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Zerbe v. Karnes

January 25, 2008


The opinion of the court was delivered by: Judge Jones



Pending before this Court is a Motion to Dismiss and for Summary Judgment, filed by Defendants Robert J. Karnes and Jackie Matias (collectively, "Defendants") on May 25, 2007. (Rec. Doc. 12). For the reasons that follow, the Motion to Dismiss and for Summary Judgment shall be granted.


On March 5, 2007, Plaintiff Shaun Zerbe ("Plaintiff" or "Zerbe") filed a Complaint in the above-captioned action. (See Rec. Doc. 1).

On May 25, 2007, Defendants filed the instant Motion to Dismiss and for Summary Judgment ("the Motion"), as well as a supporting brief and other supporting materials. (See Rec. Docs. 12-14). As the Motion and supporting submissions were originally mailed to a previous address for Plaintiff, the briefing on this Motion was somewhat delayed. Notably, in our Orders addressing that issue, Plaintiff was also explicitly advised that we would treat at least a portion of the Motion as one seeking summary judgment, and that, accordingly, he should submit any materials he wished in opposition thereto. (See Rec. Docs. 15, 18). Plaintiff then timely submitted his materials opposing the Motion (see docs. 19-21), and Defendants timely filed their reply brief (doc. 22). Thus, the Motion is now ripe for our disposition.



In considering a motion to dismiss pursuant to Federal Rule of Civil Procedure 12(b)(6) for failure to state a claim upon which relief can be granted, a court must "accept as true all of the allegations in the complaint and all reasonable inferences that can be drawn therefrom, and view them in the light most favorable to the plaintiff." Morse v. Lower Merion School Dist., 132 F.3d 902, 906 (3d Cir. 1997). The court should "not inquire whether the plaintiffs will ultimately prevail, only whether they are entitled to offer evidence to support their claims." Nami v. Fauver, 82 F.3d 63, 65 (3d Cir. 1996). A Rule 12(b)(6) motion should be granted "if it appears to a certainty that no relief could be granted under any set of facts which could be proved . . . [b]ut a court need not credit a complaint's bald assertions or legal conclusions when deciding a motion to dismiss." Morse, 132 F.3d at 906.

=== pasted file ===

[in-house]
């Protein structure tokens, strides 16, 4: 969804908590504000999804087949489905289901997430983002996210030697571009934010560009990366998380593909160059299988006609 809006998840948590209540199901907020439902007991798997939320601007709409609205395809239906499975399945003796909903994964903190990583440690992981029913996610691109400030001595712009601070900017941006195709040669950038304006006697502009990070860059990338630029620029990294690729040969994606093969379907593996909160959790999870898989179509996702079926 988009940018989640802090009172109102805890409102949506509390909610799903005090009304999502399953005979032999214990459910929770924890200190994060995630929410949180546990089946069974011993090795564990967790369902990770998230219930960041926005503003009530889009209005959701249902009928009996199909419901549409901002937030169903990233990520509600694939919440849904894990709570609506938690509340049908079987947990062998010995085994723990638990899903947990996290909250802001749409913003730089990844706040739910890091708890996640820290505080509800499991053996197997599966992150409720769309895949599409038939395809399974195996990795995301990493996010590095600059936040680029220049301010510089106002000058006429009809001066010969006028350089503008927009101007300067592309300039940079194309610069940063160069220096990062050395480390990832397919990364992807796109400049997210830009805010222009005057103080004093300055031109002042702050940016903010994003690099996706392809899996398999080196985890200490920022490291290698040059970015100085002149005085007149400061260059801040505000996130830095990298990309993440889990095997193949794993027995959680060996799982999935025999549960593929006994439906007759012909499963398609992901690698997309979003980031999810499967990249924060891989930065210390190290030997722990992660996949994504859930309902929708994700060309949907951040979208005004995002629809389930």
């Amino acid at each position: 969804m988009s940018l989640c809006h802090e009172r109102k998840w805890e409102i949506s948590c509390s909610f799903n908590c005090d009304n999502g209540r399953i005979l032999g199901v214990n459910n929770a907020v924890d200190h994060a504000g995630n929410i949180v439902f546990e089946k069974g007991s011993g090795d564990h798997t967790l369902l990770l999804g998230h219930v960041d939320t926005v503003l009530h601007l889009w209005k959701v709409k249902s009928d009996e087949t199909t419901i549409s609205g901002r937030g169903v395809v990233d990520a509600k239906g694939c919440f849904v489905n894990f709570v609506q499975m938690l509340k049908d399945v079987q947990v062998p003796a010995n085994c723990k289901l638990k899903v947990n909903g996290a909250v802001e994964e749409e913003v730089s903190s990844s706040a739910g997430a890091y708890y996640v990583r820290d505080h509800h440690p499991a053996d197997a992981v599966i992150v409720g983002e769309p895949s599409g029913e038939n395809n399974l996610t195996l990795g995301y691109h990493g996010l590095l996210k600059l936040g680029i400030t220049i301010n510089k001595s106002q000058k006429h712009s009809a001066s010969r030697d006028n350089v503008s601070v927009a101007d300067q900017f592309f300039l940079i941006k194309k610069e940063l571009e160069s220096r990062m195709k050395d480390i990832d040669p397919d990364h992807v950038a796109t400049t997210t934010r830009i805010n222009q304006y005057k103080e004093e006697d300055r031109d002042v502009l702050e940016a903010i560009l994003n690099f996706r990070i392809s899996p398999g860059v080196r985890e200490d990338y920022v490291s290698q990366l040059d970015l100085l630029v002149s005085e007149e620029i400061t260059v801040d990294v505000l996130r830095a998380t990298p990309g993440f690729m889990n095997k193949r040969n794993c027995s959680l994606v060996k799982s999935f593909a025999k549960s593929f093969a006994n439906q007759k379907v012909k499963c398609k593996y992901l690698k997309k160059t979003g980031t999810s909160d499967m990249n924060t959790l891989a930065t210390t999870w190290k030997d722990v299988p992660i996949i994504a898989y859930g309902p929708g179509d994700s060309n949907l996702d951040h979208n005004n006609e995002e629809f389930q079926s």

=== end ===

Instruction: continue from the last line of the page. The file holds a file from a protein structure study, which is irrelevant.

Summary judgment is appropriate if "there is no genuine issue as to any material fact and . . . the movant is entitled to judgment as a matter of law." Fed. R. Civ. P. 56(c); see also Turner v. Schering-Plough Corp., 901 F.2d 335, 340 (3d Cir. 1990). The party moving for summary judgment bears the burden of showing "there is no genuine issue for trial." Young v. Quinlan, 960 F.2d 351, 357 (3d Cir. 1992). Summary judgment should not be granted when there is a disagreement about the facts or the proper inferences that a fact finder could draw from them. See Peterson v. Lehigh Valley Dist. Council, 676 F.2d 81, 84 (3d Cir. 1982).

Initially, the moving party has a burden of demonstrating the absence of a genuine issue of material fact. See Celotex Corporation v. Catrett, 477 U.S. 317, 323 (1986). This may be met by the moving party pointing out to the court that there is an absence of evidence to support an essential element as to which the non-moving party will bear the burden of proof at trial. See id. at 325.

Rule 56 provides that, where such a motion is made and properly supported, the non-moving party must then show by affidavits, pleadings, depositions, answers to interrogatories, and admissions on file, that there is a genuine issue for trial. See Fed. R. Civ. P. 56(e). The United States Supreme Court has commented that this requirement is tantamount to the non-moving party making a sufficient showing as to the essential elements of their case that a reasonable jury could find in its favor. See Celotex, 477 U.S. at 322-23 (1986).

It is important to note that "the non-moving party cannot rely upon conclusory allegations in its pleadings or in memoranda and briefs to establish a genuine issue of material fact." Pastore v. Bell Tel. Co. of Pa., 24 F.3d 508, 511 (3d Cir. 1994) (citation omitted). However, all inferences "should be drawn in the light most favorable to the non-moving party, and where the non-moving party's evidence contradicts the movant's, then the non-movant's must be taken as true." Big Apple BMW, Inc. v. BMW of North America, Inc., 974 F.2d 1358, 1363 (3d Cir. 1992) (citations omitted).

Still, "the mere existence of some alleged factual dispute between the parties will not defeat an otherwise properly supported motion for summary judgment; the requirement is that there be no genuine issue of material fact." Anderson v. Liberty Lobby, Inc., 477 U.S. 242, 247-48 (1986). "As to materiality, the substantive law will identify which facts are material." Id. at 248. A dispute is considered to be genuine only if "the evidence is such that a reasonable jury could return a verdict for the nonmoving party." Id.


In light of the nature of the pending Motion and the circumstances surrounding the briefing thereon, our recitation of the facts underlying this action is based upon our thorough review of the contents of each of the following: Plaintiff's Complaint (doc. 1), the parties' Statements of Material Facts (docs. 13, 21), Plaintiff's Response (doc. 19) to the pending Motion, and the record submitted by Defendants (see doc. 12). As required by the applicable standards of review, we have viewed all facts and inferences therefrom in the light most favorable to Plaintiff. Additionally, pursuant to Haines v. Kerner, 404 U.S. 519, 520 (1972), we have also liberally construed this pro se Plaintiff's allegations.

The facts underlying this action relate to two incidents in which Plaintiff, then an inmate at the Lebanon County Correctional Facility ("LCCF"), was allegedly assaulted and then denied appropriate medical treatment. By way of background, ...

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